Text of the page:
English Gardens in the Twentieth Century from the Archives of Country Life

Posted on January 20th, 2010 by Charles Boot

Tim Richardson, English Gardens in the Twentieth Century from the Archives of Country Life (London: Aurum, 2005), 208 pp., over 240 illus. in colour and black-and-white, £40.00 (hbk), ISBN 1845130715

In the last century, Country Life magazine acquired a biblical status amongst garden historians; back issues were culled for their lavish contemporary images, insights into decades we could never have known, and the accompanying historical articles, which were quoted as the mainstay of so many consultants’ reports. This generous coverage of gardens and their houses, evident from the first issues of 1897, was inspired by the founder and proprietor Edward Hudson’s indulgence of his ailing brother’s pleasure in visiting these places. Hudson wanted Gertrude Jekyll to be the magazine’s first gardens editor and though she declined his offer, pleading she was too busy elsewhere, her verdant influence remained. The ivy-clad union of walls and terraces, pergolas and flowers was honoured down the century as a holy writ by such distinguished editorial names as H. Avray Tipping, Christopher Hussey, John Cornforth and Tony Venison.

Rare treats are thus in the gift of Country Life’s archival publishing and English Gardens in the Twentieth Century is just that, a delectable and desirable volume of time travelling for garden lovers. Perhaps, surprisingly, the black-and- white, full-plate images hold sway until the last but one chapter, and it is only in the early 1980s that colour breaks through: colour clears all extraneous objects and has brought us supertidiness, and scintillatingly bright images that bring our eyes out on stalks but deflect from the view! Black-and-white photographs have room for wit and social comment – just why are Norah Lindsay’s box hedges so moth eaten? Was there ever such a garden for megalomaniacs as Port Lympne? Did ever Old England dream with such enchantment as at Oliver Hill’s Valewood Farm?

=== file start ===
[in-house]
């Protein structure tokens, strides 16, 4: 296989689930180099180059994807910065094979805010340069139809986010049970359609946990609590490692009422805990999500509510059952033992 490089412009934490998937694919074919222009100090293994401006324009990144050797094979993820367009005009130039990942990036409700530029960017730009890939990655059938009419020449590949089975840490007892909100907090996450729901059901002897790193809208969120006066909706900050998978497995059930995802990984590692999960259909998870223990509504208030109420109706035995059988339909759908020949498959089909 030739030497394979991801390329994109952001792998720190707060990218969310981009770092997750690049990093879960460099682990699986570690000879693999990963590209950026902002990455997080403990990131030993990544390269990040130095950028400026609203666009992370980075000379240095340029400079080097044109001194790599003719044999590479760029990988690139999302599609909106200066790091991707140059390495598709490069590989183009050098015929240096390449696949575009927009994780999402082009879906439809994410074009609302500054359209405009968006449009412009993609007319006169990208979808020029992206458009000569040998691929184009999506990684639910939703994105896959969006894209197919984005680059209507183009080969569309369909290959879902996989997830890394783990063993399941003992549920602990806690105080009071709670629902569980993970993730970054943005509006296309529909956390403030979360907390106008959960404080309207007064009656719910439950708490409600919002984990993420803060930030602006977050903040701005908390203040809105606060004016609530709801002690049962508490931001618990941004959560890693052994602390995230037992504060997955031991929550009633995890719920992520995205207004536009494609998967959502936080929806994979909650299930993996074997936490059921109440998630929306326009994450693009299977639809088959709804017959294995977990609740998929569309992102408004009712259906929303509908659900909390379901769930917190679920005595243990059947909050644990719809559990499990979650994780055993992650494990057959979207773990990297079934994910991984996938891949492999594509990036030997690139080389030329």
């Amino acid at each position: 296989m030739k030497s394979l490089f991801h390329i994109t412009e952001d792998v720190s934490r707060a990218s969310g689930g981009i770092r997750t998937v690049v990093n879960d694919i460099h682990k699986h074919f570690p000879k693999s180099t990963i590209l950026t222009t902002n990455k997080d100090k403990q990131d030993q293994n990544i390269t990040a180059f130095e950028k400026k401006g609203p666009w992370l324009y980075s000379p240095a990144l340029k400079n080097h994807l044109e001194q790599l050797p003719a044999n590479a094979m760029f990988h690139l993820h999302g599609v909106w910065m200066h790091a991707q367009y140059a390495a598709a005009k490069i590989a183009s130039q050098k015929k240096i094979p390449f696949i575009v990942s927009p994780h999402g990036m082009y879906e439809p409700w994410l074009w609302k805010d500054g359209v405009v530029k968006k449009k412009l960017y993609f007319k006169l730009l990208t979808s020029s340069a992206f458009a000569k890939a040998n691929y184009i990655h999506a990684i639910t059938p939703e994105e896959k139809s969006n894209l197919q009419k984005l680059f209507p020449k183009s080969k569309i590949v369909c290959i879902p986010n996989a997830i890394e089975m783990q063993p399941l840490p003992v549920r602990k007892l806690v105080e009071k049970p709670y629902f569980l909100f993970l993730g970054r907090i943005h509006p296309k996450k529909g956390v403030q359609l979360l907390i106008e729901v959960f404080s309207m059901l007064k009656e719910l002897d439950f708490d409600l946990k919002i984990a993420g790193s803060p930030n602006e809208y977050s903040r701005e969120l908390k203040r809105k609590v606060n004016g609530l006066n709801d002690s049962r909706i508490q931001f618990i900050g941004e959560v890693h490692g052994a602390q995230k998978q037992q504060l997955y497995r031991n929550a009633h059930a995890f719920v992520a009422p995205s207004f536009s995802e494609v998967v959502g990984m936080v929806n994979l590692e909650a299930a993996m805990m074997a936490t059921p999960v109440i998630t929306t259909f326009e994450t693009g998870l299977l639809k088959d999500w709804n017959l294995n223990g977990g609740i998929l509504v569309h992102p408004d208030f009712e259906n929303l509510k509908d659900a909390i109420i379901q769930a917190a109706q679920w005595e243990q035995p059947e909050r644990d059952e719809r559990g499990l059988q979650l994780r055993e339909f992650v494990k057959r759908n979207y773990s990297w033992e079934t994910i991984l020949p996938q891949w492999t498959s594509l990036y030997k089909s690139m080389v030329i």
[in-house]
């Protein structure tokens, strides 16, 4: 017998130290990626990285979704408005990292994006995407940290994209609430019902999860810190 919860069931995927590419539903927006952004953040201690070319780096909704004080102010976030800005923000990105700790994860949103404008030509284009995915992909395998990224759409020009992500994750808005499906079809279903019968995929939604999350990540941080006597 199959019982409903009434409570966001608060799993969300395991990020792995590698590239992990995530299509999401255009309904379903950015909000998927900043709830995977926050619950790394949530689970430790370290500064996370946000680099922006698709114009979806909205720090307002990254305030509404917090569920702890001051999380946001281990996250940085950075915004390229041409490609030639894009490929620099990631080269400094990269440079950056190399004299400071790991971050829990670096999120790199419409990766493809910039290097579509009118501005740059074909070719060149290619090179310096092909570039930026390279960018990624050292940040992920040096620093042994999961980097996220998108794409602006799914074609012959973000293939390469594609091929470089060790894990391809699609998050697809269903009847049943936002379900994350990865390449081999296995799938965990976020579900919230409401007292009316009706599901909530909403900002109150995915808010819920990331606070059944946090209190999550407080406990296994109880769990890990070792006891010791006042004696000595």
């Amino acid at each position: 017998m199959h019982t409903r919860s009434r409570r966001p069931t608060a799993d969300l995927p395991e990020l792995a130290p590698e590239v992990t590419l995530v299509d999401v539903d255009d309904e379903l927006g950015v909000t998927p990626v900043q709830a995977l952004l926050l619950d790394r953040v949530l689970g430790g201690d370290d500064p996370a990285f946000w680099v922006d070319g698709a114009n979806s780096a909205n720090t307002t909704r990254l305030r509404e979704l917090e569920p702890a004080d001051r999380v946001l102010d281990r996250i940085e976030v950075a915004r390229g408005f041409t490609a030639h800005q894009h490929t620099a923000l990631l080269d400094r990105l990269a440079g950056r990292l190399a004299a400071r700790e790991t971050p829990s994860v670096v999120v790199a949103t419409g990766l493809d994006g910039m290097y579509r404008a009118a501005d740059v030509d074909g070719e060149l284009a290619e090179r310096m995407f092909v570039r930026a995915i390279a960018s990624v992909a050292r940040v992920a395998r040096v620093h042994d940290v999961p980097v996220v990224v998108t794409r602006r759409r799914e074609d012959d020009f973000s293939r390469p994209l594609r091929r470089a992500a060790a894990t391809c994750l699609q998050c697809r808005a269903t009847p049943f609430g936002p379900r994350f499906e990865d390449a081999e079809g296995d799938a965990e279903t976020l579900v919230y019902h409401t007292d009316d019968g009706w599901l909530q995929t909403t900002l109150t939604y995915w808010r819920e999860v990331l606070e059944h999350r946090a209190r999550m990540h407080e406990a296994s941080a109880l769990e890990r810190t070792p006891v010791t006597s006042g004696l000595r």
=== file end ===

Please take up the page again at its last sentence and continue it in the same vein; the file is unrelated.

‘Old England’s Dreaming 1900–1914’ is the first of Tim Richardson’s chapter titles and, as might be expected from a former Country Lifeman and a Council member of the Garden History Society, his astringent and informative prose dances down the years. Through nine more chapters – including ‘Border Cultists’, ‘From Smart to Art’ and ‘Making it Over 1990–1999’ (this last his forte) – he drops every name that should be dropped, of every gardener, and of the books they read and wrote. From William Robinson to Piet Oudolf, he has conjured a delightful, and rather literary, encyclopaedia of the twentieth century.

My criticism (which perhaps should be directed to the editors) is that this is an uncomfortable book, in that Richardson’s text and the Country Life photographs exist in parallel, but never meet; he seems to have written his twentieth-century story, giving an extensive bibliography, but with little regard for the stated sources – the archives of Country Life. He rejects the magazine’s distinguished list of columnists from Jekyll to Rosemary Verey and Christopher Lloyd, and ignores the magazine’s distinctive way of seeing gardens through the lenses of photographers from the legendary Charles Latham to Jonathan Gibson and Alex Starkey. For over a century the Country Life gardens ethos has had us in thrall; it would be nice to feel that we were grown-up enough to be let into some of the secrets.

Jane Brown

33:2 (Winter 2005)

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